Study Shows Question and Answer Research Approaches Are Questionable

October 1, 2012

More information about manipulation has been revealed through a tricky study in Sweden, according to “How to Confuse a Moral Compass” on Nature, the weekly, international, interdisciplinary journal of science. The study asked volunteers to fill out a survey on which they answered a level of agreement to statements about morality. A “trick” revealed hidden, opposite statements to participants after their original responses were recorded, which they were then asked to defend. Surprisingly, most participants did not detect the changes and many accepted the changed statements and even defended them.

Lars Hall, the lead researcher on the study, commented on the results:

“‘I don’t feel we have exposed people or fooled them,’ says Hall. ‘Rather this shows something otherwise very difficult to show, [which is] how open and flexible people can actually be.’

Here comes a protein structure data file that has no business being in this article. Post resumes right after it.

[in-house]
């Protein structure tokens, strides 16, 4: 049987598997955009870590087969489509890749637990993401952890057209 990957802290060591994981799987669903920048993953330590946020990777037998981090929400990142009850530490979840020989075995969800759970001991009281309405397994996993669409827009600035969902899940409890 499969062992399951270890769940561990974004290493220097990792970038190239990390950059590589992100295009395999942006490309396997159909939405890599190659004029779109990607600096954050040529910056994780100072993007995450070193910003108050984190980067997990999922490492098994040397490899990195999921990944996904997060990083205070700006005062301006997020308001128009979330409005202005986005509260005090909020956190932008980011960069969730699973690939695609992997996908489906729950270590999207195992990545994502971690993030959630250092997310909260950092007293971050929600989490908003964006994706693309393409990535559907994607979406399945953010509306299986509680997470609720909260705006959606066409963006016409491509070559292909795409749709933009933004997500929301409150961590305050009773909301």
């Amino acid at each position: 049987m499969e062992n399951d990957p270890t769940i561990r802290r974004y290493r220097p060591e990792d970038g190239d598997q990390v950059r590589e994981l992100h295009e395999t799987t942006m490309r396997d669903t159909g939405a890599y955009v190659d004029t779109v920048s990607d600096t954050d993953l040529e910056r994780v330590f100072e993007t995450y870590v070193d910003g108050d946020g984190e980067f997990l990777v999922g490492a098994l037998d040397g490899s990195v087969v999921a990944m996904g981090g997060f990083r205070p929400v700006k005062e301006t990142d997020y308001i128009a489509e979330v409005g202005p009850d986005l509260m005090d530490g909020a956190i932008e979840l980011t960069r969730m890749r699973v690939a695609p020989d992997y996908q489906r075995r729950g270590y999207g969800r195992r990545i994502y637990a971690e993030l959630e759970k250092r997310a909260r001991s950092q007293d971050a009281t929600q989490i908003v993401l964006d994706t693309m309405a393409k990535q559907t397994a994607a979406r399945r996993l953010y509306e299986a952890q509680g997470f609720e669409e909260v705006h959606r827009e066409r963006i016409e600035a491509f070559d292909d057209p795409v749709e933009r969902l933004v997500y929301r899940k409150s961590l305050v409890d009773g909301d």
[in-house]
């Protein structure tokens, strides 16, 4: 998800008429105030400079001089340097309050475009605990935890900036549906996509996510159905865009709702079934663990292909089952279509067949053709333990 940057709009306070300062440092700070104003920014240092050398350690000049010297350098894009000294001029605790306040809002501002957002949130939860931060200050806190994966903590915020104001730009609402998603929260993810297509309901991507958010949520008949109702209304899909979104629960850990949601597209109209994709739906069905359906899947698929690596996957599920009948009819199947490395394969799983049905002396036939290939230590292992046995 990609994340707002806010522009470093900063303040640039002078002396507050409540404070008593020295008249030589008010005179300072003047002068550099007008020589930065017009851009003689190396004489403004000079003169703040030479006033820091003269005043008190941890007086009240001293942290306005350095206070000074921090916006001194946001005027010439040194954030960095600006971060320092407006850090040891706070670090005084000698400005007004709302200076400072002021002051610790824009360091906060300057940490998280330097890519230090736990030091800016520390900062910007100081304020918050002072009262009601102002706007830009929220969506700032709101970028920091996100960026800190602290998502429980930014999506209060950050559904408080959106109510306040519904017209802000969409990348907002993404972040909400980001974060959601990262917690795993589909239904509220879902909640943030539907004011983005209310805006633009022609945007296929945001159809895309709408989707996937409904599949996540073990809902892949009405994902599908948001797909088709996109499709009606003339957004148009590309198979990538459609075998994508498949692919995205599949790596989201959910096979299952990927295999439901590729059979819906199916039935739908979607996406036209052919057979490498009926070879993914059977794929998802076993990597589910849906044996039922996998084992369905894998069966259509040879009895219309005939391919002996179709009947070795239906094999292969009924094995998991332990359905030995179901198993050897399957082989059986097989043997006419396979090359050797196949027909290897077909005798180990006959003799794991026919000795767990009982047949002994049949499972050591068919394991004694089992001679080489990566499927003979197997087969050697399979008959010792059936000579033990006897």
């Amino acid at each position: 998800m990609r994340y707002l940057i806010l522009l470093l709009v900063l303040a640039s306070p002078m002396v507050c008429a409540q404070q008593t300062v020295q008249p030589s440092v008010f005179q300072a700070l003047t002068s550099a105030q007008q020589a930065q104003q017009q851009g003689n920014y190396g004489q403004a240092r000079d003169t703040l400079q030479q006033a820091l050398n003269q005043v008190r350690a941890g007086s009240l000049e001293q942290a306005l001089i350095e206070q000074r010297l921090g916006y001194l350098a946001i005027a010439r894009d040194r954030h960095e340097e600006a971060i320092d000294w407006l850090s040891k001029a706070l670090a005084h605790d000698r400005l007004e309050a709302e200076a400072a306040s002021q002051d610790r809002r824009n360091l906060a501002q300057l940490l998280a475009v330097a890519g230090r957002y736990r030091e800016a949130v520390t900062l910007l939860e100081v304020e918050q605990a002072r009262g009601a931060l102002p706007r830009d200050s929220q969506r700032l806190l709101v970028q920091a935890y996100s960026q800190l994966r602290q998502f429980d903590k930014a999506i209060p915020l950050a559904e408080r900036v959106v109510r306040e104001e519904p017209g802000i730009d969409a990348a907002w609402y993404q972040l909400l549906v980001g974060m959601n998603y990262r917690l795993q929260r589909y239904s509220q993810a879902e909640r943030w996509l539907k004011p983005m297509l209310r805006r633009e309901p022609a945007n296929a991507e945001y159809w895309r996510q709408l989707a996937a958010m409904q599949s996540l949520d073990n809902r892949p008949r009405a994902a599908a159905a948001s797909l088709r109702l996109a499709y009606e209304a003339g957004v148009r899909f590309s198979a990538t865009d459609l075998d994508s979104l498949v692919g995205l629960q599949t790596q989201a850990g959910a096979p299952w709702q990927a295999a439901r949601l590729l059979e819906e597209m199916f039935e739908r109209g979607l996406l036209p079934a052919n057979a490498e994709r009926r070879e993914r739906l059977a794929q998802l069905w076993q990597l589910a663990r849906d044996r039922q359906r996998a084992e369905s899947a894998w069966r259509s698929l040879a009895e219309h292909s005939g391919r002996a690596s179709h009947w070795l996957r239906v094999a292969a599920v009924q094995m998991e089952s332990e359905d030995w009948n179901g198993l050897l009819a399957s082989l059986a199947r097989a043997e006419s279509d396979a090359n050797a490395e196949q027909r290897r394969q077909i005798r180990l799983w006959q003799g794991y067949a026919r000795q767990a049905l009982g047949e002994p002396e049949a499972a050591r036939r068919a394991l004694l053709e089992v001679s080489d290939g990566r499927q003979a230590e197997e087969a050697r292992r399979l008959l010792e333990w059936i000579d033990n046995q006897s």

The study raises questions about the validity of self-report questionnaires, says Hall. The results suggest that standard surveys ‘are not good at capturing the complexity of the attitudes people actually hold’, he says, adding that the switching technique could be used to improve opinion surveys in the future.”

This study definitely brings about questions about whether question and answer approaches to information retrieval can be trusted. People’s opinions are often fleeting and moral compasses are not stagnant, and this study proves that people can even be tricked into reversing their opinions on moral issues. We think researchers should consider these things when referring to data based on self-report questionnaires.

Andrea Hayden, October 01, 2012

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